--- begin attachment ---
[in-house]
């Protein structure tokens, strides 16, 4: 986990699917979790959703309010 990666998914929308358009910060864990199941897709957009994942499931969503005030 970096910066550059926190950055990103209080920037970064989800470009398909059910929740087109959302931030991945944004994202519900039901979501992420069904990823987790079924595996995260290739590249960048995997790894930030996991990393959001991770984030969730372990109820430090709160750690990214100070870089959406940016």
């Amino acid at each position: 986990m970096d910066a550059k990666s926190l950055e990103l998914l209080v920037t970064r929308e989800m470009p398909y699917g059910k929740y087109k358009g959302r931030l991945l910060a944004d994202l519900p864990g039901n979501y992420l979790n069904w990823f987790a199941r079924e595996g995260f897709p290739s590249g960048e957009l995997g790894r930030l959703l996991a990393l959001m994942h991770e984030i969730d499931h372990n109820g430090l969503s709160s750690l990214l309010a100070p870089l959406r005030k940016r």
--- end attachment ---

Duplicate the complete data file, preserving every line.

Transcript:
[in-house]
């Protein structure tokens, strides 16, 4: 986990699917979790959703309010 990666998914929308358009910060864990199941897709957009994942499931969503005030 970096910066550059926190950055990103209080920037970064989800470009398909059910929740087109959302931030991945944004994202519900039901979501992420069904990823987790079924595996995260290739590249960048995997790894930030996991990393959001991770984030969730372990109820430090709160750690990214100070870089959406940016």
């Amino acid at each position: 986990m970096d910066a550059k990666s926190l950055e990103l998914l209080v920037t970064r929308e989800m470009p398909y699917g059910k929740y087109k358009g959302r931030l991945l910060a944004d994202l519900p864990g039901n979501y992420l979790n069904w990823f987790a199941r079924e595996g995260f897709p290739s590249g960048e957009l995997g790894r930030l959703l996991a990393l959001m994942h991770e984030i969730d499931h372990n109820g430090l969503s709160s750690l990214l309010a100070p870089l959406r005030k940016r």